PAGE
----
cert, the local certificate, and sessionID, used by a client to	resume
       a  previously  negotiated security association.	On output, the connec‐
       tion directory is set, as with listen (see dial(2)).  The input cert is
       freed  and  a  freshly  allocated  copy	of the remote's certificate is
       returned in conn, to be checked by the caller according to  its	needs.
       One  way	 to check the remote certificate is to use initThumbprints and
       freeThumbprints which allocate  and  free,  respectively,  a  table  of
       hashes	from   files   of  known  trusted  and	revoked	 certificates.
       okThumbprint confirms that a particular hash is in the table.

       TlsClient will optionally compute a session key for use by higher-level
       protocols.   To	compute a session key, the caller must set sessionType
       to a known session type; sessionKeylen to the desired key length;  ses‐
       sionKey	to  a  buffer of length sessionKeylen; and sessionConst to the
       desired salting constant.  The only supported session type is ttls,  as
       used by 802.1x.

       TlsServer  executes  the server side of the handshake.  The caller must
       initialize conn->cert, usually by calling readcert to read  and	decode
       the PEM-encoded certificate from filename, return a pointer to malloced
       storage containing  the	certificate,  and  store  its  length  through
       pcertlen.   The	private key corresponding to cert.pem should have been
       previously loaded into factotum.	 (See rsa(8) for more about key gener‐

       Readcertchain  will read a PEM-encoded chain of certificates from file‐
       name and return a pointer to a linked list of malloced PEMChain	struc‐
       tures, defined in tls.h:

	      typedef struct PEMChain PEMChain;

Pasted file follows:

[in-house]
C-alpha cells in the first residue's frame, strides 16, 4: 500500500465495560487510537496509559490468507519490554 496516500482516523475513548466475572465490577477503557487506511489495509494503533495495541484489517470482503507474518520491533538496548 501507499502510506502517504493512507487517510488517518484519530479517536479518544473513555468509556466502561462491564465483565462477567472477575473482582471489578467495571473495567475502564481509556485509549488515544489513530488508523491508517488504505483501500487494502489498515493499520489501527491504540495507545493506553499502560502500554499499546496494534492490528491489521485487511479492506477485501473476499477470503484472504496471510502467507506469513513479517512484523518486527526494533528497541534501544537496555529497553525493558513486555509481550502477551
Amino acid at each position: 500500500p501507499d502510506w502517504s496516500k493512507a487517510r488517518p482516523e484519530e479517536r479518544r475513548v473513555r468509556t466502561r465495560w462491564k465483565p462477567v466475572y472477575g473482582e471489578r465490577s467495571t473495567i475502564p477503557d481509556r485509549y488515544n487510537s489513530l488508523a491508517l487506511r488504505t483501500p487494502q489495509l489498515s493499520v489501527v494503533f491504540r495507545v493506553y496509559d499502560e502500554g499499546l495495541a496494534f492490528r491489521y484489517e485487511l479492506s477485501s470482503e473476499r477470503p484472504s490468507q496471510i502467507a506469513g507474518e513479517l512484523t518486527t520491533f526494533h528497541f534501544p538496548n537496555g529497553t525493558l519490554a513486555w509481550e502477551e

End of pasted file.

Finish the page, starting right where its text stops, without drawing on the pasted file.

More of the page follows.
struct PEMChain {
		   uchar *pem;
		   int	pemlen;

       By setting

	      conn->chain = readcertchain("intermediate-certs.pem");

       the  server  can	 present  extra	 certificate evidence to establish the
       chain of trust to a root authority known to the client.

       Conn is not required for the ongoing conversation and may be  freed  by
       the application whenever convenient.

       Start the client half of TLS and check the remote certificate:

	      uchar hash[SHA1dlen];

	      conn = (TLSconn*)mallocz(sizeof *conn, 1);
	      fd = tlsClient(fd, conn);
	      sha1(conn->cert, conn->certlen, hash, nil);
		   exits("suspect server");
	      ...application begins...

       Run the server side:

	      fd = accept(lcfd, ldir);
	      conn = (TLSconn*)mallocz(sizeof *conn, 1);
	      conn->cert = readcert("cert.pem", &conn->certlen);
	      fd = tlsServer(fd, conn);
	      ...application begins...

	      thumbprints of trusted services

	      PEM certificate files


       dial(2), tls(3), factotum(4), thumbprint(6)

       Return -1 on failure.

       Client certificates and client sessionIDs are not yet implemented.

       Note  that  in the TLS protocol sessionID itself is public;  it is used
       as a pointer to secrets stored in factotum.